Raazi for any role
Vicky Kaushal is on a dream run. He debuted with Masaan, which went to Cannes, and followed up with Anurag Kashyap’s Raman Raghav 2.0, which won its own share of awards. He made a successful digital debut with Netflix’s Love Per Square Foot and signed an important role in Rajkumar Hirani’s Sanju.
Vicky will shortly start shooting for Uri, a film adaptation of the surgical strikes of September 2016. But before he dons the avatar of an Indian army man, he will be seen as a Pakistan major in Raazi, which also brings him together with Alia Bhatt for the first time.
The Woods caught up with Vicky to know more about what’s on the mind of this rising star. Excerpts:
The Woods: Alia is the bigger star between you two and she plays the central character. What made you accept Raazi?
Vicky: Of course, she is the bigger star and it is Sehmat’s (Alia’s character) film. My quest is to be a part of good stories. My entry into the film industry happened with Masaan, where I was a part of a story that had multiple narratives. I was just a part of one of the stories. People took back the story home. So, I believe the story needs to be the hero. If people take a story home, they will take back the characters, irrespective of how big or small their part was. I am on a lookout for stories that click. Obviously, you don’t want to get stuck in a repetitive mode where you are not playing the protagonist.
• Do you not fancy stardom?
• Obviously, we all are aiming for the stars. It is a lie if someone says that we don’t want to be a star or not looking to be a star. But stories like these come once in a while where you really want to be a part of it because you feel it is important. When I read the script for Raazi, my first reaction was wondering that such people also exist. There are people who live in anonymity to protect us, to save us. Their job demands that we don’t come to know of their stories.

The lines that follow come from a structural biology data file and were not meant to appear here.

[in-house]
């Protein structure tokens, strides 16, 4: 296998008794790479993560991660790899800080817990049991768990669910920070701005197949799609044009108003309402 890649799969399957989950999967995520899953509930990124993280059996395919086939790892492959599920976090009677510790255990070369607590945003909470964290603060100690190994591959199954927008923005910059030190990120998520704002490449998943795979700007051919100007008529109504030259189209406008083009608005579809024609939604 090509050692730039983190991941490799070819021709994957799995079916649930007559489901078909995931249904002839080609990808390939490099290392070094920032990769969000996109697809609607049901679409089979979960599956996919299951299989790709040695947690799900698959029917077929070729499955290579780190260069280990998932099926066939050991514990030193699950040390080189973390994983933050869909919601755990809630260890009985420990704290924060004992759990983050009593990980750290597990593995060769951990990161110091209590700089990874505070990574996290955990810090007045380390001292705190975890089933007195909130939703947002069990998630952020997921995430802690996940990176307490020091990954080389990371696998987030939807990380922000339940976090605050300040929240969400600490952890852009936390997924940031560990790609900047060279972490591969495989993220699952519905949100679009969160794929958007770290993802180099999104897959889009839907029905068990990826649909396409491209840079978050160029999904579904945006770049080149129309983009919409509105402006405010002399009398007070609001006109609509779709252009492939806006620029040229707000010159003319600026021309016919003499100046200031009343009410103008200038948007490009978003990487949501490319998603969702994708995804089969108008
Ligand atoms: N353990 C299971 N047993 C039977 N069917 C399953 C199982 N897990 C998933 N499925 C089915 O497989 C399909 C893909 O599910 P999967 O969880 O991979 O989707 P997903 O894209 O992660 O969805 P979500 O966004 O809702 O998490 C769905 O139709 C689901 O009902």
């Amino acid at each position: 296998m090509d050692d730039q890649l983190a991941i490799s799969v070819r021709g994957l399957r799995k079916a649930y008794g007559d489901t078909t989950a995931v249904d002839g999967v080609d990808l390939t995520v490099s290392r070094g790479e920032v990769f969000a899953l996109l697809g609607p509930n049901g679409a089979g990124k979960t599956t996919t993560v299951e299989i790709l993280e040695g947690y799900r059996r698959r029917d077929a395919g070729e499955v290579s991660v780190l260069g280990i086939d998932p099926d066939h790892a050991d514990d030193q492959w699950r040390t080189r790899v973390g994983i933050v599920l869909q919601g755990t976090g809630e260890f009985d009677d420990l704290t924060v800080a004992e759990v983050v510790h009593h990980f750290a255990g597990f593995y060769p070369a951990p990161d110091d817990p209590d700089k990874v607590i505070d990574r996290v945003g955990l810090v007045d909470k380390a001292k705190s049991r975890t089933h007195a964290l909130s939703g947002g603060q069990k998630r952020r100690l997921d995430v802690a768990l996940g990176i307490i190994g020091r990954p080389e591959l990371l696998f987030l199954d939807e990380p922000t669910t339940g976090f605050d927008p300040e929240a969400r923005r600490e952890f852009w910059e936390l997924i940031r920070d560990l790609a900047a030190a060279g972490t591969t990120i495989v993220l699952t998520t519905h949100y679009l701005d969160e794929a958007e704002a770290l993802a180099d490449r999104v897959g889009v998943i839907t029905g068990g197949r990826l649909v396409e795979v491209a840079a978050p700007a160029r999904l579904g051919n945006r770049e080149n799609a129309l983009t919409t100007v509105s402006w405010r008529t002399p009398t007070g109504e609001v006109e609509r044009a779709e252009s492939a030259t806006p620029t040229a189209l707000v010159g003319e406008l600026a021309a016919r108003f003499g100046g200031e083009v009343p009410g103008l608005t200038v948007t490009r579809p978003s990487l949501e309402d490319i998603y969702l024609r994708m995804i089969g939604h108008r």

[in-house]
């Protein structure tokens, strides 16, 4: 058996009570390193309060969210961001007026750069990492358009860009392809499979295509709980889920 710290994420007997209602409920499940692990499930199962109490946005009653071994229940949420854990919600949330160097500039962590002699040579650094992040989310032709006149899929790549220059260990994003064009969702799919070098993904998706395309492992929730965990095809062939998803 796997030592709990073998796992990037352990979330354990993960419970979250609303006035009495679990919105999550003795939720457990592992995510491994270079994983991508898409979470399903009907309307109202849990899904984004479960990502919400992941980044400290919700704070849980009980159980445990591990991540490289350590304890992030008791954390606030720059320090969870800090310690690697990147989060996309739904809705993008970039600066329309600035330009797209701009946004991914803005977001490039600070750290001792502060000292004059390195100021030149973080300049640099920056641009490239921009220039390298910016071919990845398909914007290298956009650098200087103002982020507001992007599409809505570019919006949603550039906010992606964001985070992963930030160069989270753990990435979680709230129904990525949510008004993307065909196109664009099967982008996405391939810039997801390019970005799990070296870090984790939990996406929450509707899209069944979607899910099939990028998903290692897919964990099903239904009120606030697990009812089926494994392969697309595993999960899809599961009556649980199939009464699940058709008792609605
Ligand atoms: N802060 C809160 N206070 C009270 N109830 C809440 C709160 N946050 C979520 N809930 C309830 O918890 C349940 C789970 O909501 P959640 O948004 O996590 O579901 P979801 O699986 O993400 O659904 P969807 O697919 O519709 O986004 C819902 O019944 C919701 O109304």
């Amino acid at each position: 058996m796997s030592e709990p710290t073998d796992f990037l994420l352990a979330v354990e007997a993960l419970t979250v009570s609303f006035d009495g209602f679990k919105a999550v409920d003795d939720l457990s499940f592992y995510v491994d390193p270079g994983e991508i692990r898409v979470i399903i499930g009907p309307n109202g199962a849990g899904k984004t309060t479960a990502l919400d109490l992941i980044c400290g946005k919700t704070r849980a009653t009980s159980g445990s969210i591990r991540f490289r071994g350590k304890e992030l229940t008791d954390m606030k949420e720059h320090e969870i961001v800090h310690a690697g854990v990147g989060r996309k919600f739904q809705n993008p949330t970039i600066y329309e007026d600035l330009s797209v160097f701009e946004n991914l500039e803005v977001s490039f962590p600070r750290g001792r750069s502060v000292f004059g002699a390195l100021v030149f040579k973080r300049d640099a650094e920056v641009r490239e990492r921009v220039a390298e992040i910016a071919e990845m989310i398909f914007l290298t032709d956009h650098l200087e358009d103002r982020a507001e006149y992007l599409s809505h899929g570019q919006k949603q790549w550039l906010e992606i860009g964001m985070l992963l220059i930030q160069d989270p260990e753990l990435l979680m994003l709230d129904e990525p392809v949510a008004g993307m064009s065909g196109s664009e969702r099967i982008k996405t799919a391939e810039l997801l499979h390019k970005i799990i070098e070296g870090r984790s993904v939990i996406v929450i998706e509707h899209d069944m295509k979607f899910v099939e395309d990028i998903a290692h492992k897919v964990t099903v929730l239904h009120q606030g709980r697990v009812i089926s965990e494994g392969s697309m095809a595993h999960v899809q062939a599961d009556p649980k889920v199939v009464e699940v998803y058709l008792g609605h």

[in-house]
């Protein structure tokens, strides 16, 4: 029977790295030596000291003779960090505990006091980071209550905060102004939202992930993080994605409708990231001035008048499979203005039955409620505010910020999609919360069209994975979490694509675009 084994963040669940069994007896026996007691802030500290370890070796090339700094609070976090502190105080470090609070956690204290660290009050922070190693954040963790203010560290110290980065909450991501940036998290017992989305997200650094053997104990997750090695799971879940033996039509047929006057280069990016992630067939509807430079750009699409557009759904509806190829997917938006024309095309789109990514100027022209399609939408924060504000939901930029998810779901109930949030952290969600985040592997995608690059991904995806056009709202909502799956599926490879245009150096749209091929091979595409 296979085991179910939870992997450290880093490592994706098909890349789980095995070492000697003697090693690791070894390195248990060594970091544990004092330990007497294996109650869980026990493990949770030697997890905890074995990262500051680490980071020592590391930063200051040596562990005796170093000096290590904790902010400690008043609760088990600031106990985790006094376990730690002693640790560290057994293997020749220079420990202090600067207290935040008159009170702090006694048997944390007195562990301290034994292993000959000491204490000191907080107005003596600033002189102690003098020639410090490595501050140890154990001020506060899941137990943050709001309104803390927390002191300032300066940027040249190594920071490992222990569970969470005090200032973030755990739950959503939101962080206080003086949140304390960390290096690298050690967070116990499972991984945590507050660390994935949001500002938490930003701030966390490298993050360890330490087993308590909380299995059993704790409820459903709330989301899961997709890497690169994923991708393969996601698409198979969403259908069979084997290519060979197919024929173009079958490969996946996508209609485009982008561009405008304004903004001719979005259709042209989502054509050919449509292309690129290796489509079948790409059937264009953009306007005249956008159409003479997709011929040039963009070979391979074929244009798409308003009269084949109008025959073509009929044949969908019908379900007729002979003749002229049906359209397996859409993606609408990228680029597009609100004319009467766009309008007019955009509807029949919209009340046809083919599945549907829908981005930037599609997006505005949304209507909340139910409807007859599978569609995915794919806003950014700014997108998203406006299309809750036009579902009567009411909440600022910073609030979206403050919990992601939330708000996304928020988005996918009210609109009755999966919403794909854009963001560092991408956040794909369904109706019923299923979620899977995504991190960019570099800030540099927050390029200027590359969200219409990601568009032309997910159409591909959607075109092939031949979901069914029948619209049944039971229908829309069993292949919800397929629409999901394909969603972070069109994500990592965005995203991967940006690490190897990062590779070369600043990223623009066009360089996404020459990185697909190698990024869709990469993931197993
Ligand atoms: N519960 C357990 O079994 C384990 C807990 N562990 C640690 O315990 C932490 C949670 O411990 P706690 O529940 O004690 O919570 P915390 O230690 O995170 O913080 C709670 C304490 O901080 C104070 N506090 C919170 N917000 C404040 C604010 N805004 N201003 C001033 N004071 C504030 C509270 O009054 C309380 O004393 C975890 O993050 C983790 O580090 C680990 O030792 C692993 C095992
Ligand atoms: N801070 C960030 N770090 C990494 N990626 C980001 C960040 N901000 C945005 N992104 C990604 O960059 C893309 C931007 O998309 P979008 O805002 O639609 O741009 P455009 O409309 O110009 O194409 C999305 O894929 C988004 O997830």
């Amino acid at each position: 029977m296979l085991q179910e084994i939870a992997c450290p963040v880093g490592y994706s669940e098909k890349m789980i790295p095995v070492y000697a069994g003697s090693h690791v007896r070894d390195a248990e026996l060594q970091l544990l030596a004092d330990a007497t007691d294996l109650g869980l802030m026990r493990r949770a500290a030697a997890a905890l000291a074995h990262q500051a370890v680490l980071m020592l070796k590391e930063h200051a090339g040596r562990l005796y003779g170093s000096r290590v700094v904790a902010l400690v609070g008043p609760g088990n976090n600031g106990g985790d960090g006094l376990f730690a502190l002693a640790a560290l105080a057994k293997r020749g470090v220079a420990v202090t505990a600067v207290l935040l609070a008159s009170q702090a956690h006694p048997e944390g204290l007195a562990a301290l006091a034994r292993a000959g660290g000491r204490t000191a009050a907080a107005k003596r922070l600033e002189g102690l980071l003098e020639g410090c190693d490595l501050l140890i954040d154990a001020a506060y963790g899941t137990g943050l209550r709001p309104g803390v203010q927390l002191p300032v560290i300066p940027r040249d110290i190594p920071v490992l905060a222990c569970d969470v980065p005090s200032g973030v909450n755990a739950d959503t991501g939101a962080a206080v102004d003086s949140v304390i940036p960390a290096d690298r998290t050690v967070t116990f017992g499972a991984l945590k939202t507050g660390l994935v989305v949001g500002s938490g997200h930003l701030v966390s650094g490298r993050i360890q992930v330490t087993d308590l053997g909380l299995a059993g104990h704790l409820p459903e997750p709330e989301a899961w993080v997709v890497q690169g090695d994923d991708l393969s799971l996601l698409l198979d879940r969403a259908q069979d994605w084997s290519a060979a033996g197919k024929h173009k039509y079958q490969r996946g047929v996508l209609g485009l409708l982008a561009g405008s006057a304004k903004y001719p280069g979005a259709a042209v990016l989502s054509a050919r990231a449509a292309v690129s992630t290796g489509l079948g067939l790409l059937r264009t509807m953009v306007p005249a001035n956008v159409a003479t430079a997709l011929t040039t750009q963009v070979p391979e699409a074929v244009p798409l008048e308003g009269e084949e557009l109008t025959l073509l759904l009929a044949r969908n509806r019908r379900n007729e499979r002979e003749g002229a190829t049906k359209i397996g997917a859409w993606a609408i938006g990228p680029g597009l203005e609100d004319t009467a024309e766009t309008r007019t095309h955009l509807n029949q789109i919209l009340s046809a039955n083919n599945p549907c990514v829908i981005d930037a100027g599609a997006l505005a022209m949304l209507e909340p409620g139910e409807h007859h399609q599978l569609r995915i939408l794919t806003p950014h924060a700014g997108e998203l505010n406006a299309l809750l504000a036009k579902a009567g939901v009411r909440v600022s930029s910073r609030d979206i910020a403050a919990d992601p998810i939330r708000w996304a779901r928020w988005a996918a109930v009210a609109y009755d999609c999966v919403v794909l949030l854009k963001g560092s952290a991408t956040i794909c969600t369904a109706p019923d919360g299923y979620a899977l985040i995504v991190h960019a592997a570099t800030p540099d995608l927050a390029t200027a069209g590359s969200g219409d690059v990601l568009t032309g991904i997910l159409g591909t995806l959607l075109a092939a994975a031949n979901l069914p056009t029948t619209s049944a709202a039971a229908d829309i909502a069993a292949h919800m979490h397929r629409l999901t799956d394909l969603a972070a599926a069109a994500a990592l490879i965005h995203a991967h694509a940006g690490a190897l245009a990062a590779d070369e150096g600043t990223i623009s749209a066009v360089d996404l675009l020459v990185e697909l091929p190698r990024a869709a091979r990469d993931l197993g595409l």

• Your father Shyam Kaushal is one of Bollywood’s best-known action directors. Did you ever give action direction a thought?
• Till I was in Class X. Till that age, I also wanted to be an action director, design scenes. And then I grew up, got into studies.
• You haven’t had a single “action scene” in your films yet!
• For the first two years dad was like: “You are an action director’s son and you are not even like slapping somebody in your films, forget proper action. What are you doing!” In one sequence in Zubaan, choreographed by my dad, I actually get beaten up. Uri will change that. It is an out and out action film.
• You play a Pakistani major in Raazi. Roles like these, which were usually mounted against the main lead of the film, were played by actors who are not known for taking up likeable characters. Did you ever give that a thought?
• That’s what makes this film interesting. Raazi is not an India-Pakistan war film. It is not a quintessential film where India equals to hero, Pakistan equals villain. This is a story of people involved in a tense situation during 1971, when the war was on our head. In this situation, there is this Kashmiri girl married to a Pakistani man who is in the army. He’s caught between duty and relationship and what happens when you hit such a moment.
• What has been your biggest take-away from working with Alia Bhatt, who is considered one of the best actresses we have today?
• Alia I think is one of the most spontaneous and organic actors we have. There is this amazing honesty to what she does. Her performance does not seem like a performance coming from the brain but from the heart. It feels so real.